Safe dog walking – Other dogs
We all need an escape from other people now and then and what better way than a lonely tramp across the hills with only your faithful dog for company. On the other hand it is a social activity and being out with your dog can be a great way to meet new people and to catch up with those that you already know. It is at times like this though that we need to be most on our guard. You can’t assume that every person you meet has a friendly, approachable dog so it is a good idea to watch out for obvious signs. If the other person is deliberately trying to avoid eye contact with you it probably means don’t come near me OR my dog. Body language is easy to pick up on with lots of practice and you will soon find that you can instinctively recognise both sociable dogs and owners.
Remember that dogs don’t hold grudges! They may have had a scuffle yesterday but could be best friends when they meet today. The trouble is that a human will remember the fracas for a long while, and will go out of their way to avoid any further confrontation with the same dog.
Here are some things to avoid when walking your dog:
Don’t always expect the worst
Worrying that something bad is going to happen on your walk, as soon as you set foot out of the house, will set the scene for a bad experience. As you leave for your walk, change your expectations to a pleasing walk with your dog beside you.
Don’t avoid other dog walkers
When you see another dog approaching along the street, don’t drag your dog across to the other side of the road in a panic. After doing this just a few times, your dog will associate danger with other dogs.
If you come across another dog on your walk – stay calm. Your dog will sense that you are relaxed and unruffled and will walk past each other, or maybe give each other a friendly sniff. If by chance the other dog becomes aggressive or over-excited, your pet will sense your assertive and calm energy and will not worry at all.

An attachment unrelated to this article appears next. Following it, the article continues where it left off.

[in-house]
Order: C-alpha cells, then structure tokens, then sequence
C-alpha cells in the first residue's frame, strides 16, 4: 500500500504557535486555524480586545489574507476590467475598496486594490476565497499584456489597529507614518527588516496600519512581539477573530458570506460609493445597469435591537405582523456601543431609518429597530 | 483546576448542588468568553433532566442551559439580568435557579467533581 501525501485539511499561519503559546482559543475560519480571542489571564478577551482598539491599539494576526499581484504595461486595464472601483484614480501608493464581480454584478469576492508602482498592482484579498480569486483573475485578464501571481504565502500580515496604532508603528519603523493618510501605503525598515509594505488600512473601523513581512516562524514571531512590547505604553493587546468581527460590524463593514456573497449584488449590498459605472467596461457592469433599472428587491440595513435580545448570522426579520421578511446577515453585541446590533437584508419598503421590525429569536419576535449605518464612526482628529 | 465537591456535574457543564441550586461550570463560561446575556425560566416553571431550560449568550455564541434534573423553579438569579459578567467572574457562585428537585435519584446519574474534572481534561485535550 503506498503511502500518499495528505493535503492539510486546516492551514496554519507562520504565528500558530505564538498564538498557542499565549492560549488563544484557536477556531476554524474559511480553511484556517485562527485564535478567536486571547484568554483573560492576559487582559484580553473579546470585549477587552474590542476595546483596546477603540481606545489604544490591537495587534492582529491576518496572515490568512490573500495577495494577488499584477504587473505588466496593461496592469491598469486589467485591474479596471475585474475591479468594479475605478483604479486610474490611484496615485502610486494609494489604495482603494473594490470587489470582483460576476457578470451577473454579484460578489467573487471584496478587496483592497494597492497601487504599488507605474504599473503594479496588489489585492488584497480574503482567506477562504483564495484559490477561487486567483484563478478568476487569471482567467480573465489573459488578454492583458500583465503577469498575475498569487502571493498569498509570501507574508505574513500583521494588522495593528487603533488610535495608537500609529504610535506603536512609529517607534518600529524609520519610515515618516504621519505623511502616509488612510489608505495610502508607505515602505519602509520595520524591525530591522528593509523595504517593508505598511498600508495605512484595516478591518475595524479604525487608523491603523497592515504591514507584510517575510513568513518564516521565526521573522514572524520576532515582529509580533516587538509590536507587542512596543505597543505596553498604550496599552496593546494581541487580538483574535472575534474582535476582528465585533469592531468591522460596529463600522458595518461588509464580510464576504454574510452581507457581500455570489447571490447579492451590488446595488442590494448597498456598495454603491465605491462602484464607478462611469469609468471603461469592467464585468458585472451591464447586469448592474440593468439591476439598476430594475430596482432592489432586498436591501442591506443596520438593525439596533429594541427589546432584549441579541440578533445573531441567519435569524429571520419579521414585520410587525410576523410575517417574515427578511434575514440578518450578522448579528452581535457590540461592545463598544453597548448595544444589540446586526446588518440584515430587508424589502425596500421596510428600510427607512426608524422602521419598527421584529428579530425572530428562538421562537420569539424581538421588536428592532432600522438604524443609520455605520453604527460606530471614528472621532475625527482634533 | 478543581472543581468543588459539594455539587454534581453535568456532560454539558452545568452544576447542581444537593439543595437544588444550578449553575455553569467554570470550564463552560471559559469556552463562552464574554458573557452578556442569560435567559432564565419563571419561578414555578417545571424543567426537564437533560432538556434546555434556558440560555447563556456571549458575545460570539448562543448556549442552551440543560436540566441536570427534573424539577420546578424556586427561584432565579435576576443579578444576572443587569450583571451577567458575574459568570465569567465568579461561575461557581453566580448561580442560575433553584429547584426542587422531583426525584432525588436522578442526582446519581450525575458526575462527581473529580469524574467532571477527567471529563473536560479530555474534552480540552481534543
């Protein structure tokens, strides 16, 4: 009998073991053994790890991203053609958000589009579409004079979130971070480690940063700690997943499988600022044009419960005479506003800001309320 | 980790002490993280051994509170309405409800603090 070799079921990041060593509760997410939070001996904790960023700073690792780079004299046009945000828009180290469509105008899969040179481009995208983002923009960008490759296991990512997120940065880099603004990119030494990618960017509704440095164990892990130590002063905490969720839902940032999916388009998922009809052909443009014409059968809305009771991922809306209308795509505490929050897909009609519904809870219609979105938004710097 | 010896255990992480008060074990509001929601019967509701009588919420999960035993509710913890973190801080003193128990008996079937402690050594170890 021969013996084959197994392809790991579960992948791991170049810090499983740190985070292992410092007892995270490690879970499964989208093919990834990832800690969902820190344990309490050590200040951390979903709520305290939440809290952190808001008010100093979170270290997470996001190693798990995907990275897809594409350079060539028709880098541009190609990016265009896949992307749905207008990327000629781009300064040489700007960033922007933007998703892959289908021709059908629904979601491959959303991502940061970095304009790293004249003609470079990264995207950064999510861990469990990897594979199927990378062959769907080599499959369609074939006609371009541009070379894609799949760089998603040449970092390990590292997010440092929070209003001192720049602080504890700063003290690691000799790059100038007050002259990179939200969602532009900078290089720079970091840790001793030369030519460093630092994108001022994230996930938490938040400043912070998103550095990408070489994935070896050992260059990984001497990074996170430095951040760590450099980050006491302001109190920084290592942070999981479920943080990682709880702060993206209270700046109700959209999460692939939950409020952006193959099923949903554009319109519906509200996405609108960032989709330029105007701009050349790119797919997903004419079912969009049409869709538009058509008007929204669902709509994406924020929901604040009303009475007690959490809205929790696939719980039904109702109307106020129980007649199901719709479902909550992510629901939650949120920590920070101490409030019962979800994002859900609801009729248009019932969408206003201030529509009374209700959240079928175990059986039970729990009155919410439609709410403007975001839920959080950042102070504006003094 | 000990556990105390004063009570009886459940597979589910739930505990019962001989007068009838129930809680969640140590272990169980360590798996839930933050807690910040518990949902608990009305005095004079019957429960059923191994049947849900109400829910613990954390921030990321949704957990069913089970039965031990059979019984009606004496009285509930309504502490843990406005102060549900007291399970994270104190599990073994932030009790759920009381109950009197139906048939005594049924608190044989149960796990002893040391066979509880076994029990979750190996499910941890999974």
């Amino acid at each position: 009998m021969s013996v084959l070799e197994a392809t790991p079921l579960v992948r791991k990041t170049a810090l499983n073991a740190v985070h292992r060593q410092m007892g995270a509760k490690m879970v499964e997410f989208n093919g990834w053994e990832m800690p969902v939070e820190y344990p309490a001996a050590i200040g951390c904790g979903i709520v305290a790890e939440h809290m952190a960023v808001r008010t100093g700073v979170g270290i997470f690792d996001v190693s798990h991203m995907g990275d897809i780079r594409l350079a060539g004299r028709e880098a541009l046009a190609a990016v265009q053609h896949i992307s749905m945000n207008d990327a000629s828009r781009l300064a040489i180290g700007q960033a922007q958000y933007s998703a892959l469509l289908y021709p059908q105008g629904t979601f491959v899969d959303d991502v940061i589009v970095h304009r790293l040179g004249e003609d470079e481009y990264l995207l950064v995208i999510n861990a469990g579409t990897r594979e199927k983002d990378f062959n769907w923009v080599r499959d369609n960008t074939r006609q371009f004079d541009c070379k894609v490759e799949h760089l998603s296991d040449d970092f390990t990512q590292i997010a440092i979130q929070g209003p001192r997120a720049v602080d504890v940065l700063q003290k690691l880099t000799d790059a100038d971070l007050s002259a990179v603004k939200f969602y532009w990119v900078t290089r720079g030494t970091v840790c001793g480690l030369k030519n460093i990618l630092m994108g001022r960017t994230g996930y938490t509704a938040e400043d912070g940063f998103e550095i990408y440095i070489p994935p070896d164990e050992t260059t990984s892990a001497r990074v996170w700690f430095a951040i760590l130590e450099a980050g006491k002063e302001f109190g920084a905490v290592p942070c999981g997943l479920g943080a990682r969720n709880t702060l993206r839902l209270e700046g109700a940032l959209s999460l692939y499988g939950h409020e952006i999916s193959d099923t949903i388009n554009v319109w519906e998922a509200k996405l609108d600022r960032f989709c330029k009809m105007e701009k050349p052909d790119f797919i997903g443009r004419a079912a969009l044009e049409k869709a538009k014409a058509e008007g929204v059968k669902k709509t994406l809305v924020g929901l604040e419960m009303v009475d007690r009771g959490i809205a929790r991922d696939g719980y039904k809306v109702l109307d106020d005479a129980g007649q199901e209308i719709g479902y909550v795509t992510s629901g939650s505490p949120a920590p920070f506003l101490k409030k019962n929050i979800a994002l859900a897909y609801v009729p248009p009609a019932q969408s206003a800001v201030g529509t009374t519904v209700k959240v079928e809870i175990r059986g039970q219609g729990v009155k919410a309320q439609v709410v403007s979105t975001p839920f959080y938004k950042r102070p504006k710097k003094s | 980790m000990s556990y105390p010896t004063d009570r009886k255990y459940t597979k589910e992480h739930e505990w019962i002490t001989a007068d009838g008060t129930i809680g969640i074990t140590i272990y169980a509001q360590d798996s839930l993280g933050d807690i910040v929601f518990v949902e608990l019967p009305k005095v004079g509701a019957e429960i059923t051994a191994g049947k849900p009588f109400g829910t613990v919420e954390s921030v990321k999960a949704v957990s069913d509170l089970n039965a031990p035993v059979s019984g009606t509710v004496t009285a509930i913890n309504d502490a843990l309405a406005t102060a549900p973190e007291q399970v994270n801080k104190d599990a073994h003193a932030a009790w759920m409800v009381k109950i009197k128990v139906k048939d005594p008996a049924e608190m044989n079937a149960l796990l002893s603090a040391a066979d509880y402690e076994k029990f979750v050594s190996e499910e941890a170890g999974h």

It’s all too easy when your dog becomes aggressive or over excited on your walk, to shout at him. This only aggravates the situation, and your dog will only copy your energy state, and excited manner. Stay calm yourself, and your dog will calm down too.
Don’t jerk the leash if your dog begins to bark at another dog. He will only lunge and pull harder as a reaction to this sudden tension – For every action, there is an equal and opposite reaction.
You should always be on the lookout for signs of fear in your dog. Some smaller dogs will romp quite happily with bigger ones, yapping away and leading them a merry dance. Others though will be frightened by the size and demeanour of a larger dog. As with everything else it is a judgement call. You will soon know when it’s safe to let yours socialise with someone else’s.
There are times, unfortunately, when play turns to fighting and having some useful phone numbers to hand is a good idea – your vet, dog warden services, pet insurance company are examples. It’s best to avoid potential conflict but sometimes it comes up unexpectedly and good training can go a long way to avoiding trouble. Your dog has to understand that YOU are in charge at all times. There are lots of ways of making the dog know that he is second in the pecking order – they are usually intelligent enough to pick up the signs that you give them (eventually).
One final point – taking other people’s dogs out for walks. Get to know them a little first. Find out what they like and don’t like; what scares them; where they like to go most of all. Armed with such useful information should ensure that both you and the dog have an enjoyable experience. Isn’t that what taking a dog for exercise is all about?